In Astrophysics for People in a Hurry, Tyson has compiled a short book touching on the major areas of his field.  I wouldn't say this book "dumbs down" the science - there were definitely sections I could have used more background or definitions - but it does give an overview on various subjects explained in a more approachable way, like bringing in comparisons to dancing or cooking, for instance.  Tyson's dry humor kept the book from getting too textbook-y and made me chuckle a few times (like when he calls dark matter our "frenemy").

I have to admit, the first couple chapters were not my cup of tea.  He starts out with some of the most abstract topics, like dark matter and dark energy.  I was more than a little confused.  But as the book went on, I became more and more interested.  Tyson talks about different types of telescopes; why the sphere is the most common shape found in the universe; and the various types of matter found in our own galaxy.  I even started reading some of it out loud to my husband.

Some of the things in the book just blew my mind; these definitely aren't topics I think about on a daily basis - how the building blocks of the universe are smaller than you can even imagine; the sheer size, scale, and even age of our own galaxy, let alone the universe; how science has come forward in leaps and bounds in such a short period of time.  It's just astonishing the things we know now, compared to even 10 years ago, and new discoveries are being made all the time.  Tyson freely admits that there are so many things we still don't understand, and his last chapter reflecting on the role science plays in society is particularly inspiring.

I may have said before that I'm not a science person, but this is one book I would gladly read again and again.

Wednesday, February 14, 2018

Can't-Wait Wednesday: Hotel on Shadow Lake

Can't-Wait Wednesday is hosted by Wishful Endings and helps us spotlight upcoming releases we're eagerly anticipating!

Hotel on Shadow Lake
Daniela Tully
Expected publication date: April 10, 2018
When Maya was a girl in Germany, her grandmother was everything to her: teller of magical fairy tales, surrogate mother, best friend. Then, shortly after Maya’s sixteenth birthday, her grandmother disappeared without a trace, leaving Maya with only questions to fill the void.

Twenty-seven years later, her grandmother’s body is found in a place she had no connection to: the Montgomery Resort in upstate New York. How did she get there? Why had she come? Desperate for answers, Maya leaves her life in Germany behind and travels to America, where she is drawn to the powerful family that owns the hotel and seemingly the rest of the town.

Soon Maya is unraveling secrets that go back decades, from 1910s New York to 1930s Germany and beyond. But when she begins to find herself spinning her own lies in order to uncover the circumstances surrounding her grandmother’s death, she must decide whether her life and a chance at true love are worth risking for the truth. - from Goodreads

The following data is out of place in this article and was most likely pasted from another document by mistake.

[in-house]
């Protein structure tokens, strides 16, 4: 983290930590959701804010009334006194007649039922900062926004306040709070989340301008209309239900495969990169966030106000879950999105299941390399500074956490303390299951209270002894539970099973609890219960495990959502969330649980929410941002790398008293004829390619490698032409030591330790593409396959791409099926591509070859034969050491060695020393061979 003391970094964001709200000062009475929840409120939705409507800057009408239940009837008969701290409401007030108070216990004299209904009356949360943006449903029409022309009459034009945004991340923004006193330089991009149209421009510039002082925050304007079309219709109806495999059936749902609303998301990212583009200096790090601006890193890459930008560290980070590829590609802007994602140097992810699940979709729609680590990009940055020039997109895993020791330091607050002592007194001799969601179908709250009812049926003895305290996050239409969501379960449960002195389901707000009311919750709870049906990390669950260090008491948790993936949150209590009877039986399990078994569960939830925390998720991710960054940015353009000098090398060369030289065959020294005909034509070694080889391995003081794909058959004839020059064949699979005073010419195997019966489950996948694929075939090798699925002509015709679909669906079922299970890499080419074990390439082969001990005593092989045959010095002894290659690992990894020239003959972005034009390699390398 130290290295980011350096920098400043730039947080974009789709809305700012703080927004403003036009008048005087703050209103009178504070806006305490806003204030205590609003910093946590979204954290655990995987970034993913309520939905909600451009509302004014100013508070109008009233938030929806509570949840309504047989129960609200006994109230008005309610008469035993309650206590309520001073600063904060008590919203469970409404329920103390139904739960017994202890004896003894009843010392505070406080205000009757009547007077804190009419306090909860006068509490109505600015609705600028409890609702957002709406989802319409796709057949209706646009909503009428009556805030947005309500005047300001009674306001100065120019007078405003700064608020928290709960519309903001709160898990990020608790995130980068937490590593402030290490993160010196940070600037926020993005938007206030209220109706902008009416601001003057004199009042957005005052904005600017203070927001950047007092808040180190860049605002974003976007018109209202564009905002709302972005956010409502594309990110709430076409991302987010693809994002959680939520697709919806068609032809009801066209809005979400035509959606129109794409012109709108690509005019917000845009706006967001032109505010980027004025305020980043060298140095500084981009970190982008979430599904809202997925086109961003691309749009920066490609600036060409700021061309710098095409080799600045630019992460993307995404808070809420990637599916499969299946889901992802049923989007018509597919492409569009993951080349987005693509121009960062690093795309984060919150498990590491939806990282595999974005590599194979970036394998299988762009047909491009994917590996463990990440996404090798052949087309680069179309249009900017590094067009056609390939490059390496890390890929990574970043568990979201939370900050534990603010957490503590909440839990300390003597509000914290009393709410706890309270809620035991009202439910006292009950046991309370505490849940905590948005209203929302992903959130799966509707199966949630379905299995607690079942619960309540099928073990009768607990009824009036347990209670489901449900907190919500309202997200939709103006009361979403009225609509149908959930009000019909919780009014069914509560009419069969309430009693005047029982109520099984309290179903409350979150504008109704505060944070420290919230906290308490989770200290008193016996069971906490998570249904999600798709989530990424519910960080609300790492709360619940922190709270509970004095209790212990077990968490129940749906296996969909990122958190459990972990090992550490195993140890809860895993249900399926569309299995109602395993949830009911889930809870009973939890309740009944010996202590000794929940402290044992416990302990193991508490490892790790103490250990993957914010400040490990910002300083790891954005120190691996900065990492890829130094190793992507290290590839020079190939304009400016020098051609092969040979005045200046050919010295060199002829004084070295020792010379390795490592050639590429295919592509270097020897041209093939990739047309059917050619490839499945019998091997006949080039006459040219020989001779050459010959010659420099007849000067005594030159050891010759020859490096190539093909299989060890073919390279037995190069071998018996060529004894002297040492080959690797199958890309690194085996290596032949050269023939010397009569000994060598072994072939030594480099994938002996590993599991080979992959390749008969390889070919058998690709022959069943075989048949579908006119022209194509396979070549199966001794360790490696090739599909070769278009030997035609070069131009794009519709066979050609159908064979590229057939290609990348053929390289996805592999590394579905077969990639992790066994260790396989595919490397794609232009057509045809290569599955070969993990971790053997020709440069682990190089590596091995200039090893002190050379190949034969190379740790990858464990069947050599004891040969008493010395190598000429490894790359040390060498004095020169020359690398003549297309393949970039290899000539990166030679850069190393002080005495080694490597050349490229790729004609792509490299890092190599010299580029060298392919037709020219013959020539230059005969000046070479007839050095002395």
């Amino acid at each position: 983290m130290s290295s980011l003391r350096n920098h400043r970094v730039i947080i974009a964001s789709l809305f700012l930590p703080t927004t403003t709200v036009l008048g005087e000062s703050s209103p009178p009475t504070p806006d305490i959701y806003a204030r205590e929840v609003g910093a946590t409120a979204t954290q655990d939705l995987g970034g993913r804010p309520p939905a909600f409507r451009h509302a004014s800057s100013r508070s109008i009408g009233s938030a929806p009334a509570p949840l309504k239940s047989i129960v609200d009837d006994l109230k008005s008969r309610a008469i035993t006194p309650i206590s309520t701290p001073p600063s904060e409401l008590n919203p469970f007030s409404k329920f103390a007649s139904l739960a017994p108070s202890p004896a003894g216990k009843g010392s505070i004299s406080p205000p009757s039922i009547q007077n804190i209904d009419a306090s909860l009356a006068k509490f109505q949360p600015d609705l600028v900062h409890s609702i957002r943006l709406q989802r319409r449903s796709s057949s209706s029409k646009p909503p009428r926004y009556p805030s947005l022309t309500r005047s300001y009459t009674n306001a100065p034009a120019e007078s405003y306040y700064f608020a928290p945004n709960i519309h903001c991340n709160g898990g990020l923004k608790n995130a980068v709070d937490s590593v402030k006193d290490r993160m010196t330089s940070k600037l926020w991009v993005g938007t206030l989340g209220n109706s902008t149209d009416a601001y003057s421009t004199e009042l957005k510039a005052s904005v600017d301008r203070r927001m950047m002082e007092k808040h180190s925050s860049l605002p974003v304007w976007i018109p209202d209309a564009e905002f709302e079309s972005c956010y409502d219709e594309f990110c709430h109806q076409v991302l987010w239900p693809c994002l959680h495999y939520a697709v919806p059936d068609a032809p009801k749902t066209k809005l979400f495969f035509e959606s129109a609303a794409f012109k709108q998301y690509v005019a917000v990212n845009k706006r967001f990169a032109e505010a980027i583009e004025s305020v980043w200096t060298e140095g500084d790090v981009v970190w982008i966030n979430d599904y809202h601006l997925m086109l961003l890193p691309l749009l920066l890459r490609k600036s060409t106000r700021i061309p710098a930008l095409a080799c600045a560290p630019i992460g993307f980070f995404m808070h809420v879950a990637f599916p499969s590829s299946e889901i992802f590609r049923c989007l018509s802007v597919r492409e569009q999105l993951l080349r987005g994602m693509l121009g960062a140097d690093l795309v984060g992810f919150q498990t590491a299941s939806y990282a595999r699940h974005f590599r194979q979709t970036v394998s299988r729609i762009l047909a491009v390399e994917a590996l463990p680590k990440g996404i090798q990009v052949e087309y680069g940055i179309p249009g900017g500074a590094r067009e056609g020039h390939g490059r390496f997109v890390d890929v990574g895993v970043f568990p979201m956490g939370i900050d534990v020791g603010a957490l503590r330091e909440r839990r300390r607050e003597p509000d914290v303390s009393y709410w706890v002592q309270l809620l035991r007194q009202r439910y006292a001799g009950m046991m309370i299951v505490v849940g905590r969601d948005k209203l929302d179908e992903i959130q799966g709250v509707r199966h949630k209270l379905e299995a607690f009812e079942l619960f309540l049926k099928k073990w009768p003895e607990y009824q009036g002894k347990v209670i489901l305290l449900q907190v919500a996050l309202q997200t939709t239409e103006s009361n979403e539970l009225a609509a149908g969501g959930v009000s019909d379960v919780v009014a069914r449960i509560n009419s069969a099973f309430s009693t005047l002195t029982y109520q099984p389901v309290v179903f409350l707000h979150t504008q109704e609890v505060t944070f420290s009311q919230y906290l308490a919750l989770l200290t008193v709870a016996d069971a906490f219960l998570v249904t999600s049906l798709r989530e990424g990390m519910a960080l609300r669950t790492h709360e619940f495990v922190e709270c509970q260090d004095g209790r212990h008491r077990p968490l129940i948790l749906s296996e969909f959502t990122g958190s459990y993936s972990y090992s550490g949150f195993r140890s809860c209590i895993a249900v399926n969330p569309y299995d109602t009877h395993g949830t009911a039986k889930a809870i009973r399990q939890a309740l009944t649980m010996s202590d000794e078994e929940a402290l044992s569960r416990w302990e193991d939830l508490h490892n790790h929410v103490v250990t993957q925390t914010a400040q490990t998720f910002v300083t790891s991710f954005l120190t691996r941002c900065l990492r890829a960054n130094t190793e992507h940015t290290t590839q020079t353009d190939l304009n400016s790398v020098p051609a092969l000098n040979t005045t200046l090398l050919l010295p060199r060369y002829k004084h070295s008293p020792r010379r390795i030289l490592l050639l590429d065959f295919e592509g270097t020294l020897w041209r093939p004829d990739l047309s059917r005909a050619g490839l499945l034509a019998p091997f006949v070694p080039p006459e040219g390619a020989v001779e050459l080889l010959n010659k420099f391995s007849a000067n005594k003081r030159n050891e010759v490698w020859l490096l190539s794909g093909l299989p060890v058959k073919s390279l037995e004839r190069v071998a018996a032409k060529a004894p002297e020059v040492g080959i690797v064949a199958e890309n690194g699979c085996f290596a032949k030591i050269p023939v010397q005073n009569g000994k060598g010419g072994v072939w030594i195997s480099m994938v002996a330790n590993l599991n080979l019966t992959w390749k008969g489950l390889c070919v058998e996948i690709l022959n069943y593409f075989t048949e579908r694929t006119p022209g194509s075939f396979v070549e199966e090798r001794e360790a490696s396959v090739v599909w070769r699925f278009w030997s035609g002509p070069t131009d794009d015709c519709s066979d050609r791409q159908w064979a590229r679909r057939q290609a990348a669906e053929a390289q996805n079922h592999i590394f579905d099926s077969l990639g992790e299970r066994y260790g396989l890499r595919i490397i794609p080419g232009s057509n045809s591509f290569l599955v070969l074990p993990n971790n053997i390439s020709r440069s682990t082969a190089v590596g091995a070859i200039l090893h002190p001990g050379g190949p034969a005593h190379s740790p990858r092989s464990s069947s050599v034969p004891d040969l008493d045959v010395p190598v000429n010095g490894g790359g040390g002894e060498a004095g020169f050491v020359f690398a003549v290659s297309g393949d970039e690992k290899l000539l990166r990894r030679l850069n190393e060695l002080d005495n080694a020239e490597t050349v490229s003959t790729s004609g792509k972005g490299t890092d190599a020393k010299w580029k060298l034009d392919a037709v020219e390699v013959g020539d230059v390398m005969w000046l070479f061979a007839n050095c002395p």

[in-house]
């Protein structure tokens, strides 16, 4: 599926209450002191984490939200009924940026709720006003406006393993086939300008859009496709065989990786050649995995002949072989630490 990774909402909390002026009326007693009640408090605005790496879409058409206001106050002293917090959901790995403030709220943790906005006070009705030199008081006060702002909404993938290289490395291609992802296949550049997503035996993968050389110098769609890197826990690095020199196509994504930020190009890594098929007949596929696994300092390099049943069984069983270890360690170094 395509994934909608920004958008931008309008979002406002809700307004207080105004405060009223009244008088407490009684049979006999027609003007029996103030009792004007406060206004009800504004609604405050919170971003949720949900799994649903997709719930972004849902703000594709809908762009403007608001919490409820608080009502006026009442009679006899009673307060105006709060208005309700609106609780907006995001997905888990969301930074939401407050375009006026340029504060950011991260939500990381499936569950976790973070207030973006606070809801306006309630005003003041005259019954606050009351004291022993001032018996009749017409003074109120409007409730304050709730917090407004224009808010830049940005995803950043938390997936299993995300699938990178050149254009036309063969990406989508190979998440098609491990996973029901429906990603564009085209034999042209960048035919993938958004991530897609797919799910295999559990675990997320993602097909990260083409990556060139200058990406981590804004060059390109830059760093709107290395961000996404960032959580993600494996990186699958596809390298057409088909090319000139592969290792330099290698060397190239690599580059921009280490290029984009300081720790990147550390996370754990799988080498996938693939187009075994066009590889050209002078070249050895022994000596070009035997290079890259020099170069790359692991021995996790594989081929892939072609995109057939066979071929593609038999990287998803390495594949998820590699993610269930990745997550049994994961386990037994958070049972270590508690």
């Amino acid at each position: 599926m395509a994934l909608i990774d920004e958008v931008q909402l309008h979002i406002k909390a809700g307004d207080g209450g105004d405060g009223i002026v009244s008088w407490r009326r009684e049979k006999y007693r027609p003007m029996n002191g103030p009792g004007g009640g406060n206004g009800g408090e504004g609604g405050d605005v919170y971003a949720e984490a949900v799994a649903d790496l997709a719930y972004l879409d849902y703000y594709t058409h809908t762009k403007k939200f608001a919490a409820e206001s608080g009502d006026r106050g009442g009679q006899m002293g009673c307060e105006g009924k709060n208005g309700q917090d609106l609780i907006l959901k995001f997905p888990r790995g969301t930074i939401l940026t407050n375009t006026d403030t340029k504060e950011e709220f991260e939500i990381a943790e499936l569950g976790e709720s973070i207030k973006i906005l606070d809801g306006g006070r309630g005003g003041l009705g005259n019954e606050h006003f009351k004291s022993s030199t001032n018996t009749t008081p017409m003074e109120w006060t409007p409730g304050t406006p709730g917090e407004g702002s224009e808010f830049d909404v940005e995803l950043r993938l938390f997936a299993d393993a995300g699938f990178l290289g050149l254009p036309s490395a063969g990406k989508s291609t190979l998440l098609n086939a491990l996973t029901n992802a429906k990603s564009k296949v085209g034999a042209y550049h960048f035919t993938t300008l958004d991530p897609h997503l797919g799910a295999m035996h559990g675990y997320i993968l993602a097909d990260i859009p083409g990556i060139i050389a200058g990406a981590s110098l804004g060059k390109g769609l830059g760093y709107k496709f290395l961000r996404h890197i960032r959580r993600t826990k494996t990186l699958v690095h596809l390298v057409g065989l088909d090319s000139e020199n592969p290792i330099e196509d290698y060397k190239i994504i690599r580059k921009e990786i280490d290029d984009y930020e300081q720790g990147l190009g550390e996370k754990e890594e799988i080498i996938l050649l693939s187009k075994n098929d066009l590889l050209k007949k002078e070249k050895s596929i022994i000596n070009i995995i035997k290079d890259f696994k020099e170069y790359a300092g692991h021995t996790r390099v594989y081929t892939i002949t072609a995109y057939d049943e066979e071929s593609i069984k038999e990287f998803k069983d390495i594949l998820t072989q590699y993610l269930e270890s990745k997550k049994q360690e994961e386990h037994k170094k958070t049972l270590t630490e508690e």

Monday, February 12, 2018

Quotables #7: Love Is In The Air

This edition of Quotables is all about love!  Happy Valentine's Day (a little early)!

Why it speaks to me: When you're truly happy, you feel like you can do anything.  You feel like you have everything to look forward to and the possibilities are endless.

Why it speaks to me: I think love can make us better people.  Our lives are no longer singular; there's someone else to think about and take into account.  It can make us less selfish and more selfless.  And when you really love someone, you want to do everything you can for them.

Why it speaks to me: I love that this quote acknowledges that we don't need a husband/wife/partner to be fulfilled in life, but that it's okay to want one.  It's a wonderful feeling knowing someone is waiting for you at home, who will share your highs and lows.
Which of these is your favorite?  What's your favorite quote about love?

Friday, February 9, 2018

Mini-Reviews: Sister, Sister

The Wildling Sisters by Eve Chase (2017)

A dual timeline story: In summer 1959, four sisters visit Applecote Manor, the home where their beloved cousin Audrey disappeared from 5 years prior.  In the present day, a woman seeks a fresh start at the manor with her husband, daughter, and stepdaughter.

I love stories about families, secrets, and especially old English manors, and I was not disappointed by The Wildling Sisters.  In 1959, the four Wilde sisters visit their aunt and uncle, and it is a summer of upheaval for them all.  The relationships between the sisters are pulled apart and back together again.  In the present-day timeline, Jessie has a hard time connecting with her stepdaugher.